Richland County Council recently voted unanimously to proceed with a scaled-down version of the Richland Renaissance project, setting its focus on three priority areas: a facilities plan for government operations, an effort to enhance services in Southeast Richland and a Countywide revitalization and blight remediation strategy.
Council’s new direction for Richland Renaissance calls for giving residents a more collective voice in offering perspective as the project takes shape. Creating a resident-based committee adds a new layer of public engagement to measures previously implemented to obtain public input on the project.
“I am excited about the renewed opportunity to allow for more robust public involvement to help shape the process,” Council Chair Paul Livingston, District 4, said.
Members of Council noted the project reflects the work of dedicated employees who collaborated more than two years to present Council and the public with concepts of what the Capital County can and should be now and for generations to come.
Richland Renaissance is envisioned as a comprehensive public-private endeavor to build strong neighborhoods, make government services more accessible to residents and create an environment to spur economic opportunities and improve livability throughout the County.
“Now, we can really get started on moving Richland County forward,” said Councilwoman Joyce Dickerson, District 2, who recommended Council revisit the project, which was put on hold in May 2018. At the Council retreat in January, County staff presented a new plan to get the project back on track.
On Feb. 19, Council directed County staff to formulate a revised plan that includes an updated budget and financing options for the three priority areas, as well as an effort to better engage residents, businesses and other stakeholders.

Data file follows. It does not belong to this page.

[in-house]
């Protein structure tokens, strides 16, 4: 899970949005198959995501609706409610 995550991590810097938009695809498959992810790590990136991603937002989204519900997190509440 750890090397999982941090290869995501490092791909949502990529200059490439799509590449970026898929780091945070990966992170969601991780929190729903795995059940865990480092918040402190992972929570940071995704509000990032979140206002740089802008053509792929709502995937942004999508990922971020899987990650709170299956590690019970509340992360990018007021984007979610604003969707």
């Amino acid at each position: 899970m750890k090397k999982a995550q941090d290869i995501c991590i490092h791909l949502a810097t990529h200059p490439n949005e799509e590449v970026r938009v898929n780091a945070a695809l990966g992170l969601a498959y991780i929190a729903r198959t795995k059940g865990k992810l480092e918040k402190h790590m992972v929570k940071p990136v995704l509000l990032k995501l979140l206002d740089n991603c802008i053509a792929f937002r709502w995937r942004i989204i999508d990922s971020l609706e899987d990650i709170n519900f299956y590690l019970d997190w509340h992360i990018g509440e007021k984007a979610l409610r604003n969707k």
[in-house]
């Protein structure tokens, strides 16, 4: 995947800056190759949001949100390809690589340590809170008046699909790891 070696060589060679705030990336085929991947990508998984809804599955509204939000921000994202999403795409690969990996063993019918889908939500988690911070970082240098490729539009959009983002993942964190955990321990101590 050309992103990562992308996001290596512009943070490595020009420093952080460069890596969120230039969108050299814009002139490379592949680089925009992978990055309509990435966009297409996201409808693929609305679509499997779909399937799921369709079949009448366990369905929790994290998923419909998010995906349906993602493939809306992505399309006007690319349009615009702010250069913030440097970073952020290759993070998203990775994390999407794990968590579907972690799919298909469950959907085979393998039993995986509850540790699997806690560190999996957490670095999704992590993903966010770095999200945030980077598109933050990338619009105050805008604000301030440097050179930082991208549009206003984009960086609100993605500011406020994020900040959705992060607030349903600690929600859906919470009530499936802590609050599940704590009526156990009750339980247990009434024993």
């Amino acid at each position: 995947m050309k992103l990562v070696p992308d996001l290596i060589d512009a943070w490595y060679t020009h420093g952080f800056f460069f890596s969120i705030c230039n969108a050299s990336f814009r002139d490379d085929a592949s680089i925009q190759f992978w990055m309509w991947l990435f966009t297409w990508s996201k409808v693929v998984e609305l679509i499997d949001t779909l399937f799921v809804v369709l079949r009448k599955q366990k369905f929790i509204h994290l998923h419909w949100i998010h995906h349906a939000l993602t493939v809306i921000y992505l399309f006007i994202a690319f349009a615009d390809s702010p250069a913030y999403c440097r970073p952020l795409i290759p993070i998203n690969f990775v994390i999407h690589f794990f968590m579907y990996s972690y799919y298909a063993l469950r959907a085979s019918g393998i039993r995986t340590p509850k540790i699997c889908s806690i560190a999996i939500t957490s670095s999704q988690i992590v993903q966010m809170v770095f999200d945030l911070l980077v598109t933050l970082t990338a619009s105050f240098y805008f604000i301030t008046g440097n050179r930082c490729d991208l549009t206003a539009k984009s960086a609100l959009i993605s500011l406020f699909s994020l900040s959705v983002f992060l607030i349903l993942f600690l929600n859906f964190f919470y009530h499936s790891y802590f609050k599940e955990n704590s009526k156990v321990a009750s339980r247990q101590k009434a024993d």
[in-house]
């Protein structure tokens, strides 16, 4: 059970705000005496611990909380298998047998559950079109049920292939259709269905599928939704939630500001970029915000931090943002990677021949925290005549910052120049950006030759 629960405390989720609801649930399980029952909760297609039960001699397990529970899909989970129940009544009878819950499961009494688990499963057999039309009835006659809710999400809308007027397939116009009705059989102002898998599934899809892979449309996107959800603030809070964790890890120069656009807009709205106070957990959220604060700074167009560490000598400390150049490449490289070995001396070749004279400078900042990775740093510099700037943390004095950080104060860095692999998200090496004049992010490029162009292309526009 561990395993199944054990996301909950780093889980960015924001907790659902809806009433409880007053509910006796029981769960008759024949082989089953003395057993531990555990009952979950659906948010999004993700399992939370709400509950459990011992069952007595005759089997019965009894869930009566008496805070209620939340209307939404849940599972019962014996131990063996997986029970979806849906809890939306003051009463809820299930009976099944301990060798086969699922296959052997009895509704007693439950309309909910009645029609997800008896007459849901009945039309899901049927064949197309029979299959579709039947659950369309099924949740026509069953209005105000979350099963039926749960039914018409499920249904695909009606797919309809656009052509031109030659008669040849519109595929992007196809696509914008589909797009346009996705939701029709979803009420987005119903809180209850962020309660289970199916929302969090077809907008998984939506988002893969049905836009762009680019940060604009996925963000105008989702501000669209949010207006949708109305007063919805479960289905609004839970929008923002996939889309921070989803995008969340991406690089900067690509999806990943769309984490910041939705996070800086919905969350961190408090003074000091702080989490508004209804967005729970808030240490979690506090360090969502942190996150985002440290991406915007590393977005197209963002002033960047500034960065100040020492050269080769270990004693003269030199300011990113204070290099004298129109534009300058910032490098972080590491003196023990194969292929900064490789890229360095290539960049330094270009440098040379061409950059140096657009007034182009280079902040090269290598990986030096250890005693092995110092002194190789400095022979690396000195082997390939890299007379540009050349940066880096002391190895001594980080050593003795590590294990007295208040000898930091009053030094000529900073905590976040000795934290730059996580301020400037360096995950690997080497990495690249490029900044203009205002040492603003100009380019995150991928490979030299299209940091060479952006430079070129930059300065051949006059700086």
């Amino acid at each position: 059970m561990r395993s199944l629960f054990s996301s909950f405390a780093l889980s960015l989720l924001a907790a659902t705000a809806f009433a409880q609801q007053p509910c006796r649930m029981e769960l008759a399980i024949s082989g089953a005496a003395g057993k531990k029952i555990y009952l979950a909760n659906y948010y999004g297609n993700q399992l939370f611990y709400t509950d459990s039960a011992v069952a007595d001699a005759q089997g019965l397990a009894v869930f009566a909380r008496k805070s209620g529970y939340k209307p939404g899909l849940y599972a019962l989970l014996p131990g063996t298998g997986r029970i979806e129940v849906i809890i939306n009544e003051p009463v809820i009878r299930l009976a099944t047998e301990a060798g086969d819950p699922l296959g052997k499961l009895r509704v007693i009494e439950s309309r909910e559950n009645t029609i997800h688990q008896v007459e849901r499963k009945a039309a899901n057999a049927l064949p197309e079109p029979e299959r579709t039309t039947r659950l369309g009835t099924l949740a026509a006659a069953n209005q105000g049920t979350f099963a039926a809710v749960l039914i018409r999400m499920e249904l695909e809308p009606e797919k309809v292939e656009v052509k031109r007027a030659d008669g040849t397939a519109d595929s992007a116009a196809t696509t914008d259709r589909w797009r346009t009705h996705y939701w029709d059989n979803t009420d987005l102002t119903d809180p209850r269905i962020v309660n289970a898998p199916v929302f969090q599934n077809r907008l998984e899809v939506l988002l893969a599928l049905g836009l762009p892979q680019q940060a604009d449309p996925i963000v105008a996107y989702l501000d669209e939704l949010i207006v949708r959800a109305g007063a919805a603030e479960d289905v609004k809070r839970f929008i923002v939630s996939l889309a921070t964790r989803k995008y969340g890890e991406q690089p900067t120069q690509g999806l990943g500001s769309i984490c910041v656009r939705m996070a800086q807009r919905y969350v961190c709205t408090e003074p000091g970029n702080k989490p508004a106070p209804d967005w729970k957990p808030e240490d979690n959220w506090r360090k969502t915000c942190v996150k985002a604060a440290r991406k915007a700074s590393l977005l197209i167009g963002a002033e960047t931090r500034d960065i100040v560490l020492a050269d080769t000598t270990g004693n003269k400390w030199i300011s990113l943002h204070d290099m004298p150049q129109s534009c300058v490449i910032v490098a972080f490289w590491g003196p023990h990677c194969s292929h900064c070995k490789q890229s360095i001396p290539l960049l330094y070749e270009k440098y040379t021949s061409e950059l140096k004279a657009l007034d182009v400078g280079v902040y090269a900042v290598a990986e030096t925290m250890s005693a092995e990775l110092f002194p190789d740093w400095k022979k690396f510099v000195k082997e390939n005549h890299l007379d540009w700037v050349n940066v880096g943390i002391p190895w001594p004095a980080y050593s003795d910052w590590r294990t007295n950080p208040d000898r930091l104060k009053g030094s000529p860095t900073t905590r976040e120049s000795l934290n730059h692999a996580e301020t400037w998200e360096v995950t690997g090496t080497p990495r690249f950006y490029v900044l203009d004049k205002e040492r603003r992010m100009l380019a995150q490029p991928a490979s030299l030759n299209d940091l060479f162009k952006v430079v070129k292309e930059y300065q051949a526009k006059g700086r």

“With the full support of Council, I’m pretty confident staff can show the public just how beneficial this project will be to improving the County as whole and the services we provide,” said Interim Administrator Ed Gomeau.
The revised Renaissance project is comprised of three components:
- County Facilities: Staff will, with public input, provide an updated plan for how best to use the Columbia Place Mall, the former Havertys and Old Antique Mall properties, and provide options for the future of the Judicial Center and the current Administration Building at 2020 Hampton St. No final decision has been made on where County and state agency offices will be located.
- Southeast Richland Centers: The plan for the area includes opening a County services outpost and establishing a public-private partnership to bring a much-needed critical care medical facility to this part of the County. In addition, a plan to highlight the County’s history will be developed. While the term “historic trail” has been used, there is no final determination as to whether this component will be a physical asset.
- Revivify Richland: A revitalization strategy to improve the County’s livability and appearance through a comprehensive blight remediation plan, the installation of gateway signage and beautification efforts.
“I’m looking forward to the prospect of meeting with the public even more than we have and developing final concepts and designs in partnership with the business community,” said Council Vice Chair Dalhi Myers, who represents District 10, which includes a large portion of the Southeast, or Lower Richland, area of the County. “Realizing a project of this magnitude, lots of which relies on public-private partnerships for its efficacy, will require all hands on deck.”
Efforts to inform and involve the public in the original Renaissance project included community meetings, where residents could offer oral and written feedback, and a regularly updated portal on the County website. In addition, several constituent groups and residents provided input on individual elements of the project before Renaissance was announced in December 2017.
The relaunched project is expected to have a new feature – a resident-based committee to offer feedback to County officials. The Blue Ribbon Committee for the County’s flood recovery efforts proved successful in ensuring public input on that project and County officials expect the Renaissance committee will be just as helpful. Details on how members for the Renaissance panel will be selected, how the panel will be structured and the number of people it will have are being determined.
At the Council meeting on Feb. 19, Dickerson – an ardent supporter of Richland Renaissance – didn’t say much during the discussion about the project, but addressed the rest of Council after the vote.
“I want to thank my colleagues for this,” she said. “This is so important.”